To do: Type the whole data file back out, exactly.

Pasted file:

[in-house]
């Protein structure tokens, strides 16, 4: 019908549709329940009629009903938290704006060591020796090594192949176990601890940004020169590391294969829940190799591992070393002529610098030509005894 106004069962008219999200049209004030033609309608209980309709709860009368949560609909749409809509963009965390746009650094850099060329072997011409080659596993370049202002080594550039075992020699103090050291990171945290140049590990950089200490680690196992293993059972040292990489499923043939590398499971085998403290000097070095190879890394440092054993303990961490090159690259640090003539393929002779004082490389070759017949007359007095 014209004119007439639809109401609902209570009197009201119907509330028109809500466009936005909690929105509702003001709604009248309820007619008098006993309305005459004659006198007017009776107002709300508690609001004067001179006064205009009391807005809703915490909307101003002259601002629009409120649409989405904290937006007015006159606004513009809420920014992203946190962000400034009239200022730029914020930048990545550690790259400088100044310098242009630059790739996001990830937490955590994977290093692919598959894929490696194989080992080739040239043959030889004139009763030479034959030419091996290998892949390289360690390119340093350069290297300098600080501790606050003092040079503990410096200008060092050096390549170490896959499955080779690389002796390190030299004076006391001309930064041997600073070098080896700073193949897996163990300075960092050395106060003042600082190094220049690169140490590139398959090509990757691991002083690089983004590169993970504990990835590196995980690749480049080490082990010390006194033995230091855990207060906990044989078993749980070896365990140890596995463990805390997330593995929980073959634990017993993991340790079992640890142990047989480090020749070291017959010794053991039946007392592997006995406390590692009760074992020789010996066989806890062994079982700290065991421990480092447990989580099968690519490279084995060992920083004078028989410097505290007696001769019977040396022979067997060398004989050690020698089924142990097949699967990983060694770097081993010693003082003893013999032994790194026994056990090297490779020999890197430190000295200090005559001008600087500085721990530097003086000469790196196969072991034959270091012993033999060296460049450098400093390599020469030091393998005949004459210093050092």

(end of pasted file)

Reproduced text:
[in-house]
């Protein structure tokens, strides 16, 4: 019908549709329940009629009903938290704006060591020796090594192949176990601890940004020169590391294969829940190799591992070393002529610098030509005894 106004069962008219999200049209004030033609309608209980309709709860009368949560609909749409809509963009965390746009650094850099060329072997011409080659596993370049202002080594550039075992020699103090050291990171945290140049590990950089200490680690196992293993059972040292990489499923043939590398499971085998403290000097070095190879890394440092054993303990961490090159690259640090003539393929002779004082490389070759017949007359007095 014209004119007439639809109401609902209570009197009201119907509330028109809500466009936005909690929105509702003001709604009248309820007619008098006993309305005459004659006198007017009776107002709300508690609001004067001179006064205009009391807005809703915490909307101003002259601002629009409120649409989405904290937006007015006159606004513009809420920014992203946190962000400034009239200022730029914020930048990545550690790259400088100044310098242009630059790739996001990830937490955590994977290093692919598959894929490696194989080992080739040239043959030889004139009763030479034959030419091996290998892949390289360690390119340093350069290297300098600080501790606050003092040079503990410096200008060092050096390549170490896959499955080779690389002796390190030299004076006391001309930064041997600073070098080896700073193949897996163990300075960092050395106060003042600082190094220049690169140490590139398959090509990757691991002083690089983004590169993970504990990835590196995980690749480049080490082990010390006194033995230091855990207060906990044989078993749980070896365990140890596995463990805390997330593995929980073959634990017993993991340790079992640890142990047989480090020749070291017959010794053991039946007392592997006995406390590692009760074992020789010996066989806890062994079982700290065991421990480092447990989580099968690519490279084995060992920083004078028989410097505290007696001769019977040396022979067997060398004989050690020698089924142990097949699967990983060694770097081993010693003082003893013999032994790194026994056990090297490779020999890197430190000295200090005559001008600087500085721990530097003086000469790196196969072991034959270091012993033999060296460049450098400093390599020469030091393998005949004459210093050092």